Day 1 – This Time We Really Mean It!
When the first rays of sun lit the sky, we were south of the equator. And had just past into a whole new day and date with the crossing of the date line…
A large part of this trip is specifically for the gathering of reference that cannot be attained elsewhere – texture and context. With that in mind, the trip was off to a magnificent start. The dawn skies shifted and glowed – and since we were fleeing the sun, we got far more minutes of dawn that we’d ever get otherwise. Fantastic.
Many UI experts, English Mavens, and Facebook Memes rightly sing the praises of the Oxford Comma. But after the long line at customs, renting a car, driving said car on the left side of the road into a busy Auckland, dealing with the perversity of locked telephones, and wandering through the old and new city, it was time for a little lie down. We nodded off at 4 pm and would not move again. It was the Auckland Coma.
Day 2 – IMing
We had traveled to Auckland with a terribly fit chap who carried a case large enough to fit two bicycles (though he only had the one.) Indeed our hotel, down in Auckland’s pier district, was chockablock with frighteningly fit people of all ages. I overheard one young Aussie use the phrase “IMing” and for the first time in my quiet normal life had cause to understand that the IM in question was not Instant Messaging but rather “IronMan-ing.” This was brought home to us even more powerfully early on the morning of Day 2 at 6:15 when the booming of a loud speaker drew us out of our comas to the window just in time to witness the first wave of swimmers heading out. See?
A quick survey of the streets surrounding the hotel revealed an intricate and well-laid plan for the running and/or cycling rounds of the IM. Even in our addled states, we recognized that the starting gun had been fired for us as well and it was important that we too be off like a shot. We dressed and packed with speed and managed to sneak our car onto the road ahead of the Iron Men and Women (IW?).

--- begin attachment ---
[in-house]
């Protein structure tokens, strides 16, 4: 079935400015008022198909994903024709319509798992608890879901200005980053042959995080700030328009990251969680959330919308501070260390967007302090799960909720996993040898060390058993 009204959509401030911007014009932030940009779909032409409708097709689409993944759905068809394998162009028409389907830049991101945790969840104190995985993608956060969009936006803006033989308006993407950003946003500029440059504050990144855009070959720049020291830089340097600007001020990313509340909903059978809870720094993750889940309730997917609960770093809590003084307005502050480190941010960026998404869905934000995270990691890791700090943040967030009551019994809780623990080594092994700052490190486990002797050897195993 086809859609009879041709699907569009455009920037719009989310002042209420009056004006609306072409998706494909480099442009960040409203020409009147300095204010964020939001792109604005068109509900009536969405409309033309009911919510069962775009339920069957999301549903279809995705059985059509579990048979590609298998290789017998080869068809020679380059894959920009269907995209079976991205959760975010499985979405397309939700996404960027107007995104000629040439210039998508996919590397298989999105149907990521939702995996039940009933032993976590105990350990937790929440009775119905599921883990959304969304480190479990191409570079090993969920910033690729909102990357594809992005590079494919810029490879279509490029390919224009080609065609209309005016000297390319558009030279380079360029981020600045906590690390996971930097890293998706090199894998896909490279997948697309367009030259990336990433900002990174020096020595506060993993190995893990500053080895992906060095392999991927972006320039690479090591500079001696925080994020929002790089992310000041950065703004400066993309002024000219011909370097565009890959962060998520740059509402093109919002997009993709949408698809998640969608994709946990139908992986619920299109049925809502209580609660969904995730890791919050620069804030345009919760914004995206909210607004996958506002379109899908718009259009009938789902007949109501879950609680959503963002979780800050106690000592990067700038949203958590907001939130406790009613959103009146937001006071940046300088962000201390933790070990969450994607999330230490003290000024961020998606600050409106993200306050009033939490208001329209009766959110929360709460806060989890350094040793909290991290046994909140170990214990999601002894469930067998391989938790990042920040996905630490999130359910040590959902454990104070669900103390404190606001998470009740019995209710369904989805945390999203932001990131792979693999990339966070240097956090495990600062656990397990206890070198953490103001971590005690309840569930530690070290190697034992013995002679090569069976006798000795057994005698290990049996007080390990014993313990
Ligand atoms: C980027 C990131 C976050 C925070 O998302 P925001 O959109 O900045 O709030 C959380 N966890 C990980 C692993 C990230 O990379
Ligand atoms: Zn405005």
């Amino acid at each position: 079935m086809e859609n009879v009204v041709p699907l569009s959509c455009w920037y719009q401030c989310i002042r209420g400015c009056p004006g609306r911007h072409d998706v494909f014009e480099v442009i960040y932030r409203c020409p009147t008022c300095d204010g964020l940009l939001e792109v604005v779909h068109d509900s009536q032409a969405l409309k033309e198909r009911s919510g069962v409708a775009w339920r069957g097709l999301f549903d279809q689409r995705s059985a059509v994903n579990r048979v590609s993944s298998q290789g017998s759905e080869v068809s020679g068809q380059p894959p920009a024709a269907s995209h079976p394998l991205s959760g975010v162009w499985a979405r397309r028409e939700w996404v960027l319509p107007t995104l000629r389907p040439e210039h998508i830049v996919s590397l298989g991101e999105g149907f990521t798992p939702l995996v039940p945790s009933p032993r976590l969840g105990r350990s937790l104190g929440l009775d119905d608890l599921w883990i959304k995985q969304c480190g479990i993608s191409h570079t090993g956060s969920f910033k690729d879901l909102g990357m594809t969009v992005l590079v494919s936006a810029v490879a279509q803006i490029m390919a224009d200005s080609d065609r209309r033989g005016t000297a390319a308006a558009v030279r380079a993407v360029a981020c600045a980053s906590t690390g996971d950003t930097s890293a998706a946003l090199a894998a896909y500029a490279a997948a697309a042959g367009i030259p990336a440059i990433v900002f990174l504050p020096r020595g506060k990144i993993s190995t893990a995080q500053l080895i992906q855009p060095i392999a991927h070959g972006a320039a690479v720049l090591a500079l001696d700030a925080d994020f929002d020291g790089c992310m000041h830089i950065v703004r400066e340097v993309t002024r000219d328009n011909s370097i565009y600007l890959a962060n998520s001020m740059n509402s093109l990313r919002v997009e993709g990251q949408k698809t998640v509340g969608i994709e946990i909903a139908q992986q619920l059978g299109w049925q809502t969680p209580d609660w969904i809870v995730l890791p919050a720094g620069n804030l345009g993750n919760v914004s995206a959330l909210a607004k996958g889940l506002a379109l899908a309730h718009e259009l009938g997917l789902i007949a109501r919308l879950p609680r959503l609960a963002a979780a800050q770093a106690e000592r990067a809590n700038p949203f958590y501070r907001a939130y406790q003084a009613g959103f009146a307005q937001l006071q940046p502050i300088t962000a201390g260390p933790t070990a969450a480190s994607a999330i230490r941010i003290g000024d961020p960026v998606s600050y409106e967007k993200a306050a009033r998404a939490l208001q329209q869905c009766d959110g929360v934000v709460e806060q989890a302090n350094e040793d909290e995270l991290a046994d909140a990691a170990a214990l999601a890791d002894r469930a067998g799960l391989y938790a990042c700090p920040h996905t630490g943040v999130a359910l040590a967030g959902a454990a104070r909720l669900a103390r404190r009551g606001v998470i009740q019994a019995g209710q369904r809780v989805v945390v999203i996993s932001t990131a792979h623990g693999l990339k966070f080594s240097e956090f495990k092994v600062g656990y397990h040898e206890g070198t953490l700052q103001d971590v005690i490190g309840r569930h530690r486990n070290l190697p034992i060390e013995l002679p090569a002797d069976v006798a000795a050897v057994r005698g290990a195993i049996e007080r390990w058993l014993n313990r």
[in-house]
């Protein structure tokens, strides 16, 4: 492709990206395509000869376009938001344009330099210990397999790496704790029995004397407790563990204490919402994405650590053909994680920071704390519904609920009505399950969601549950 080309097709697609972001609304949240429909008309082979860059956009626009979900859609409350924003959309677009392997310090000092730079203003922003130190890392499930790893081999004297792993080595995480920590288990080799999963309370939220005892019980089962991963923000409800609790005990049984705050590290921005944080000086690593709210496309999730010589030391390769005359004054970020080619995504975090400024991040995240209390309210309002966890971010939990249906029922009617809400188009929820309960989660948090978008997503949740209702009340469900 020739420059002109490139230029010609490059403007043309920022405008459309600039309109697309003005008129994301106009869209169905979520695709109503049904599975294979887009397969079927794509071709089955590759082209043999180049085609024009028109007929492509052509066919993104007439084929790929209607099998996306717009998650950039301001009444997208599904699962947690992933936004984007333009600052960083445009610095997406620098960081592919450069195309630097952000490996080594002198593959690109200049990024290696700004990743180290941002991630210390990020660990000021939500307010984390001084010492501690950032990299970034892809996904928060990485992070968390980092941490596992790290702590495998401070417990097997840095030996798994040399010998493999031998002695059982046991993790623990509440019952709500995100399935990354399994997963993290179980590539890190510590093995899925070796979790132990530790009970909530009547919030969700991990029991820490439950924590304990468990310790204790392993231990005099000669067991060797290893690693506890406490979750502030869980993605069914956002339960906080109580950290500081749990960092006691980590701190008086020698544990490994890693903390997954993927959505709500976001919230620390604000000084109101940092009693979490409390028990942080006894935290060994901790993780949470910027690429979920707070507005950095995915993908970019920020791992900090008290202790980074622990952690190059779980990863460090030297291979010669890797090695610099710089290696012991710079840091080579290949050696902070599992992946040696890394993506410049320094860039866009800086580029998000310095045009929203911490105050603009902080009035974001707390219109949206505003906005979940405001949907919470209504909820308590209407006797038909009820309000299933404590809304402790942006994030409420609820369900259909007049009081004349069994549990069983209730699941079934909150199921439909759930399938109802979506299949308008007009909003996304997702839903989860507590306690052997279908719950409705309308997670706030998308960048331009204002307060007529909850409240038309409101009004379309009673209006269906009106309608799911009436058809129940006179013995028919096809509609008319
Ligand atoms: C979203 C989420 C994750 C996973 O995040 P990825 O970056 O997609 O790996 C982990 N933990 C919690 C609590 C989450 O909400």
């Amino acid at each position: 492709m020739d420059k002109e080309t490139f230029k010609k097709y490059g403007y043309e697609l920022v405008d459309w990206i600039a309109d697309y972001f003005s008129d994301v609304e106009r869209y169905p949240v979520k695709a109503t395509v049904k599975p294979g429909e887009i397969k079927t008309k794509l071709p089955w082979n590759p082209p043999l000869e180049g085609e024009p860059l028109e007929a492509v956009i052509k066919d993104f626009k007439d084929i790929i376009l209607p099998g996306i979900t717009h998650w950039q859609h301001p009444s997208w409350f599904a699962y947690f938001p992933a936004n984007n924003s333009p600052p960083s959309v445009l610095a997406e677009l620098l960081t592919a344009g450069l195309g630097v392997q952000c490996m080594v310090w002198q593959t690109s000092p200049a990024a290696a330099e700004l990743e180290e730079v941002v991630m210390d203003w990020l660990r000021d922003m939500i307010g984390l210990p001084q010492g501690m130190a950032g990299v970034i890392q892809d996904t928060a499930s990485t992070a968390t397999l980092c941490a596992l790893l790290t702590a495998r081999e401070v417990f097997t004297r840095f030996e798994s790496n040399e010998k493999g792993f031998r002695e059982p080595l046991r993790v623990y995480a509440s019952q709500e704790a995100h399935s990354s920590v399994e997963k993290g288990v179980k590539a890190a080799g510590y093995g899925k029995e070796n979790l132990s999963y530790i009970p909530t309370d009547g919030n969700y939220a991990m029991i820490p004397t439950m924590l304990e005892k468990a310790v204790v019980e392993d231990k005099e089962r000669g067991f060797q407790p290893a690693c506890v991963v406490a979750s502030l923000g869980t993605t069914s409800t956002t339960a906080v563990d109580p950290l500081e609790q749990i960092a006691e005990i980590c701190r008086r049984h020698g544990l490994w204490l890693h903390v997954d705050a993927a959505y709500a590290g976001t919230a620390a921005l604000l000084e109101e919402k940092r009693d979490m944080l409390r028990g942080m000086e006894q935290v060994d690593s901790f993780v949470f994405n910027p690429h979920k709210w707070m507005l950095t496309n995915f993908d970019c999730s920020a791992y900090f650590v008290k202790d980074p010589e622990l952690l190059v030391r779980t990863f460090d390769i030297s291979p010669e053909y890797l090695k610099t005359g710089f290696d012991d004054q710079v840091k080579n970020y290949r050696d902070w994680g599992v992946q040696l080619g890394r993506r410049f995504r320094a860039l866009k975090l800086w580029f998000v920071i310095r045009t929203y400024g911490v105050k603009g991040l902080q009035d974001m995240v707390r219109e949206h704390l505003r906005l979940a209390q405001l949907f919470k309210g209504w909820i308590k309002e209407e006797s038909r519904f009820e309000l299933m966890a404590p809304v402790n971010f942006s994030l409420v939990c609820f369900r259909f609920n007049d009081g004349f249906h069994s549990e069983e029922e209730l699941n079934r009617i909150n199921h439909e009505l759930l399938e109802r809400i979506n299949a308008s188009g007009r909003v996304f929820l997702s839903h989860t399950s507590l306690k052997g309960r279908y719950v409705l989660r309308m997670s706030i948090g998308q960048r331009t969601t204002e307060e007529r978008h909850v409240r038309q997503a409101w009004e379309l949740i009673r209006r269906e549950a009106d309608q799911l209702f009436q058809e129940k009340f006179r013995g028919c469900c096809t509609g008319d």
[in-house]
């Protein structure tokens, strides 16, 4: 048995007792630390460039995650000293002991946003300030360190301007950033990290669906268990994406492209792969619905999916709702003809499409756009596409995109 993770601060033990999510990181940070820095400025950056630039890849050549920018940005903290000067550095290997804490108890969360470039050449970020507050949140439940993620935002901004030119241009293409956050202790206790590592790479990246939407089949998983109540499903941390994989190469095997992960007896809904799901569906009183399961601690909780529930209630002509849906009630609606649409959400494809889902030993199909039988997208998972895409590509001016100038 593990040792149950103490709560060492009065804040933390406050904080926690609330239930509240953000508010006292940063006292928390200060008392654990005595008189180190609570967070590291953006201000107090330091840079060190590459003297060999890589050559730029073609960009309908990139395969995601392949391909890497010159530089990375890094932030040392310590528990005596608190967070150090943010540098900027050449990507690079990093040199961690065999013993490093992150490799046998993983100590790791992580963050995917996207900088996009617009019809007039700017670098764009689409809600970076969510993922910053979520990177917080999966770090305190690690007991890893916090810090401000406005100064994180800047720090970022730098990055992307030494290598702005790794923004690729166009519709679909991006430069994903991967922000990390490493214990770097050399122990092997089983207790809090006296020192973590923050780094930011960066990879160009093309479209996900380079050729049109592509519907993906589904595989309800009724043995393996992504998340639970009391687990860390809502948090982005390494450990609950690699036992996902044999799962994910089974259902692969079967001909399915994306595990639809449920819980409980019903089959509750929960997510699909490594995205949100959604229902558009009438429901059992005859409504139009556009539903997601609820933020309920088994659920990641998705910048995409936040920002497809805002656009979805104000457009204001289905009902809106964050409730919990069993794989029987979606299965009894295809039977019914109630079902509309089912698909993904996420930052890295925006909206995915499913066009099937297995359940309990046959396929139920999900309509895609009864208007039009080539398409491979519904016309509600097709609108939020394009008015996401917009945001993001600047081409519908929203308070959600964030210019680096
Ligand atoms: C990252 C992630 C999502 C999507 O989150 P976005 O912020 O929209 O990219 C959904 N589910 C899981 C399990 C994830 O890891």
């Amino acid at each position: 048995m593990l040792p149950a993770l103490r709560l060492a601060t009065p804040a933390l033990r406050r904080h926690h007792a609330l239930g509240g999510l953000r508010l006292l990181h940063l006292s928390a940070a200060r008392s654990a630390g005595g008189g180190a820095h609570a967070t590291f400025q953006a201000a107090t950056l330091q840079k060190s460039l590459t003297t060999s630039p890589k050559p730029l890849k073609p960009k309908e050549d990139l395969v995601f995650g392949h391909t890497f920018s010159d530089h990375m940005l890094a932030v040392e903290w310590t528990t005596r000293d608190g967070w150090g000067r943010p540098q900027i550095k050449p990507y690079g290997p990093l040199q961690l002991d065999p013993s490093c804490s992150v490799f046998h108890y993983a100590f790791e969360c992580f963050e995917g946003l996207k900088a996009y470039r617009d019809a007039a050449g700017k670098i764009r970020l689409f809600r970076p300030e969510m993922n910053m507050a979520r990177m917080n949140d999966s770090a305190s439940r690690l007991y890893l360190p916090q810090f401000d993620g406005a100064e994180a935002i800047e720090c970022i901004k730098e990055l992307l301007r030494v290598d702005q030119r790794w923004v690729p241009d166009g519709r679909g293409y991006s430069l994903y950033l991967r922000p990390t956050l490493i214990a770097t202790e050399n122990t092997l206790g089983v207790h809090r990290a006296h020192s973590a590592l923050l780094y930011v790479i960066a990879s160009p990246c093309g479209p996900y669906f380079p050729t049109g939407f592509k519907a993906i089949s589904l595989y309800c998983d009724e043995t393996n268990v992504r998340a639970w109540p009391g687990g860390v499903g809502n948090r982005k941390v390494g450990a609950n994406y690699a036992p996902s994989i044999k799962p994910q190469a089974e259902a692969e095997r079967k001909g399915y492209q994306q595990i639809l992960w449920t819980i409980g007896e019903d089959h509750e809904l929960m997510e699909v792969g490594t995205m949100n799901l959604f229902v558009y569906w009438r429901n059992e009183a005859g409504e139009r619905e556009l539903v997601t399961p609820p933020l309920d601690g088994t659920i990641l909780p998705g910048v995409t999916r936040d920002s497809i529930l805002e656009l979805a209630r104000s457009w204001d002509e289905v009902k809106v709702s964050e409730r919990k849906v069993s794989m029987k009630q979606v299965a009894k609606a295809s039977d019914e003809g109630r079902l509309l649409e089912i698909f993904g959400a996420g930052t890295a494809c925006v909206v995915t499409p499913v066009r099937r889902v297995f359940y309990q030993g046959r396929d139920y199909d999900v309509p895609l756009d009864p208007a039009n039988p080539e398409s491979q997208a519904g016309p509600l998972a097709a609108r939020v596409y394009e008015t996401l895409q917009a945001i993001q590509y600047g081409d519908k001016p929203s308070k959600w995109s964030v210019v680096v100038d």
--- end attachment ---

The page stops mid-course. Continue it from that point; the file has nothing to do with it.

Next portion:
An hour later we were secure in a curious Bakehouse in Thames at the beginning of our circumnavigation of the Coromandel Peninsula. We chose the place based on the gathering of locals, also it was the only place open at 8am on a Sunday morning. Venetia had a sausage of meat wrapped in bacon. It tasted just like it sounds. I had a pie of sausage and mushrooms (and a loathsome little sauce best left unconsidered). We enjoyed the experience but will not be eating at the Bakehouse again. (Since that morning, we have seen them at least once per city, they appear to be a local chain.)
We followed the only real road around the scenic, if somewhat treacherous peninsula (we marvelled at the number of one-lane stretches and bridges). Because of our early rousting from Auckland, we arrived in Whitianga (pronounced Fittianga) hours before our scheduled glass-bottom-boat tour of Cathedral Cove (known to any fans of the Prince Caspian movie as the gateway to Narnia – the Inklings have all their books adapted down here you know). Handily, the boat company was flexible and after a quick snapper lunch and some delicious ice cream, we headed out.
Yes, seeing live snapper, billowing seaweed, and beautiful rays below the boat was nice. But the geology of sea caves, basalt and natural concretions was beyond anything we’ve ever seen! Because the water was a cold 12 degrees, there was a minimum of snorkeling, and a maximum of coastal gawking. I thought especially of Jim Mueller as we surveyed the small island that sits at the edge of the continental drop-off….
Thanks a lot. *shudder*
At least there were no whale lice in evidence…